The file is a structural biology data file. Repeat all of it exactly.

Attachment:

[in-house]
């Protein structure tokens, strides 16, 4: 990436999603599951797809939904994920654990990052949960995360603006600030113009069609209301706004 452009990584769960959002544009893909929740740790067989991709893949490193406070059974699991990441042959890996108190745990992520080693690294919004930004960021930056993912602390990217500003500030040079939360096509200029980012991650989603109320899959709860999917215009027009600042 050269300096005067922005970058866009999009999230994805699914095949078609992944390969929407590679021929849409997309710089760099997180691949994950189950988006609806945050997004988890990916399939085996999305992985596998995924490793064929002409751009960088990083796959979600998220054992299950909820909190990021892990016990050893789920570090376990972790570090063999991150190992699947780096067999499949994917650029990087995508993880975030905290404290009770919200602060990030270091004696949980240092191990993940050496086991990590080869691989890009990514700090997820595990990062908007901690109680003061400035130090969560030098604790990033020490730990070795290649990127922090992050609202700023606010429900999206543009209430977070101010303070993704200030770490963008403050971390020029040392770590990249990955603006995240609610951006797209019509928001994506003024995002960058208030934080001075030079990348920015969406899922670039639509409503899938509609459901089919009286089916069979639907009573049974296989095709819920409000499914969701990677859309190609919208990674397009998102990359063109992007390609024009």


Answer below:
[in-house]
């Protein structure tokens, strides 16, 4: 990436999603599951797809939904994920654990990052949960995360603006600030113009069609209301706004 452009990584769960959002544009893909929740740790067989991709893949490193406070059974699991990441042959890996108190745990992520080693690294919004930004960021930056993912602390990217500003500030040079939360096509200029980012991650989603109320899959709860999917215009027009600042 050269300096005067922005970058866009999009999230994805699914095949078609992944390969929407590679021929849409997309710089760099997180691949994950189950988006609806945050997004988890990916399939085996999305992985596998995924490793064929002409751009960088990083796959979600998220054992299950909820909190990021892990016990050893789920570090376990972790570090063999991150190992699947780096067999499949994917650029990087995508993880975030905290404290009770919200602060990030270091004696949980240092191990993940050496086991990590080869691989890009990514700090997820595990990062908007901690109680003061400035130090969560030098604790990033020490730990070795290649990127922090992050609202700023606010429900999206543009209430977070101010303070993704200030770490963008403050971390020029040392770590990249990955603006995240609610951006797209019509928001994506003024995002960058208030934080001075030079990348920015969406899922670039639509409503899938509609459901089919009286089916069979639907009573049974296989095709819920409000499914969701990677859309190609919208990674397009998102990359063109992007390609024009």